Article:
Sunday, June 3, 2012

Grow More Raw

Growing some of your food is not just for the Budget Conscious. Whilst that is the deciding factor for some, for others it is a quest for ultimate freshness, a passion for gardening, a certainty of growing conditions or a satisfying hobby. Any combination may apply to you.

A good, basic place to start (even if you don't yet know if you have green fingers) is the humble sprout. These little power houses of energy are a very frugal main-stay of a raw menu, so it seems a 'know-how' will be of interest to a few of my Dear Readers. Here is my five-step plan for DIY* sprouts.

#1 Choose your sprout. Which one(s) do you like? Notice I said "which one(s) do you like" not what you think you should sprout. If you don't like it, then don't sprout it.

Please note: there are some seeds you must never sprout because of natural toxins. You can sprout green peas, chick peas (garbanzo), mung and adjuki beans but these are the only exceptions to the legume family. Grow the other legumes in your garden and enjoy their fruits but don't eat sprouted beans.

If you are a beginner and feeling unsure, check out the sprouted selection in the chilled produce area of your supermarket. Let that be your guide to help you choose until you are ready for other varieties.

#2 Buy your seeds. I realise that's a Captain Obvious statement, after all, you wouldn't steal them, would you? What I mean here is, be aware of what you buy. If you're buying from the bulk bins at your supermarket, be sure that they are not heat-treated (pasteurised). My local supermarket has these stickers plastered over the bins of seeds and nuts. Someone or somebodies must've complained loud and long enough for this to become practice. Bless them.

Heat-treated seeds will not grow. There is no life in them. Sow a field with pasteurised grain and there will be no harvest. I will leave you to ponder pasteurisation of other food stuffs and how this applies to you. Information is power but I'm not going there today.

Do not buy seeds intended for the garden. Often they have been treated with chemicals not intended for human consumption. You may buy garden seeds that have been organically raised. Check your packet carefully.

Seeds from a health shop should be good for sprouting but not necessarily so. Once I bought some red quinoa for sprouting but all I got was slimy and stinky glup. They were heat treated and only good for cooking (although their nutritional content would be compromised as heat denatures more than enzymes).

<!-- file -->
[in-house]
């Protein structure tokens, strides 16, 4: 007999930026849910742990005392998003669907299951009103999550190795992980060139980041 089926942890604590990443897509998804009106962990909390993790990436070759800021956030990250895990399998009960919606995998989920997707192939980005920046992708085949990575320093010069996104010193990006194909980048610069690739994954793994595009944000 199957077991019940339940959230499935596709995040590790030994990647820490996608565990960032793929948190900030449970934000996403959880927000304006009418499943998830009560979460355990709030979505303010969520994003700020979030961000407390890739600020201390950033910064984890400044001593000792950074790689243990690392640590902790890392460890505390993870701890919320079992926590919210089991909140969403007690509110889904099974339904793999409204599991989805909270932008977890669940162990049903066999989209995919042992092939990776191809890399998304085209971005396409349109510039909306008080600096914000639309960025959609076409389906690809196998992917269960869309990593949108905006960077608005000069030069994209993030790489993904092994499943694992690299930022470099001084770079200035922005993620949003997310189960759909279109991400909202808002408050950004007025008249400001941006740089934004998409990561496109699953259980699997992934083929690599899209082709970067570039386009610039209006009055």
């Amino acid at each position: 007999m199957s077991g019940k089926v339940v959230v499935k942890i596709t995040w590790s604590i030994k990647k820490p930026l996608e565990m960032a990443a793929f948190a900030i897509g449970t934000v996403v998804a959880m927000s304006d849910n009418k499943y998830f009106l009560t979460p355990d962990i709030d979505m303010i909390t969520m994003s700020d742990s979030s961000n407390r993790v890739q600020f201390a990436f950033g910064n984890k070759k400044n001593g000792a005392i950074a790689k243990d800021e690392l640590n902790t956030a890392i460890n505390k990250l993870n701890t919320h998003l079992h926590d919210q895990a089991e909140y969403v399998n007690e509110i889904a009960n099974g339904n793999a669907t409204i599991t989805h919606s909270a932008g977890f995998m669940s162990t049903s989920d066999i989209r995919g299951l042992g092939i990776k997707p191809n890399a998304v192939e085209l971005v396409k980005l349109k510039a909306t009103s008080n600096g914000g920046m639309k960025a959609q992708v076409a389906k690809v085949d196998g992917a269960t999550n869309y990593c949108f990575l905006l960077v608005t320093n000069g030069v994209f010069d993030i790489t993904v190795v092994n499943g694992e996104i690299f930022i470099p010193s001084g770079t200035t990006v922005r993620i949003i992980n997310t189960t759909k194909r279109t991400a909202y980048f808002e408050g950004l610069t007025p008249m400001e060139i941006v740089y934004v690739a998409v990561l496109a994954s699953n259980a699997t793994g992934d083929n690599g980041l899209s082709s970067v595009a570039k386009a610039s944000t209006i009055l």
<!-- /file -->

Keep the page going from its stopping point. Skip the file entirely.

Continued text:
#3 Measure out a small quantity for sprouting, bearing in mind that seeds will double, sometimes triple in bulk, You don't want them taking over the kitchen. Pick over carefully to remove damaged and less-than-optimum looking seeds. Keep a look out for small stones; dentists are expensive. Rinse well.

#4 Sprout your seeds. Yay! The miracle starts.(See below for details instructions.) You can buy yourself a fancy-pants sprouting gadget or just use bowls, jars and sieves. My daughter loves her gadget and I am happy with my basic kitchen equipment.

#5  Eat your sprouts. You could call it enjoying your harvest! Fat of the land (kitchen). It's a good feeling to know that you are supplying real food all by yourself. Actually, I should be more humble: all I did was create the right conditions and nature did the rest. But I kind of like taking the credit.

The simpliest way to eat sprouts is to sprinkle a little or a lot on top of your salad or over your cooked food.

You can create a Protein Power Salad, a sprouted (and then dehydrated) muesli/granola or any amount of recipes for sprouted seeds, grains and nuts.

Sprouts are an easy and convenient fresh food. Whether in dry storage, sprouting on your kitchen bench or sprouted in your fridge they don't take up much room. They are rich in water, protein, amino acids, good fats (and so much more) all packed into a very small food package - amazing, really.

A note about lentils - choose green or brown. The orange lentils have been processed and are intended for cooking; they will not sprout.

*DIY: for my international readers, this means Do It Yourself.


- Soak small amount of seeds or grains in filtered water; overnight is good, especially for the larger ones otherwise a few hours is fine.
 - Rinse a couple of times, drain. You want them damp but not sitting in water.
 - Cover and keep on bench; colanders and sieves over bowl are good for this. Rinse morning and night - might need more over summer. Small seeds need a couple of days to grow ‘tails’ larger ones like chick peas and udzuki a day or so longer.
 - When grown how you like them, keep in fridge to slow growth. Don’t forget to rinse daily. Use in 3 - 4 days.
- Choose sprouting seeds from sources that are not heat-treated (pasteurisation kills enzymes) otherwise they will not sprout but rot instead L nb - soaking but no tails (yet) is still considered a ‘sprout’, that is, the enzymes have been activated.



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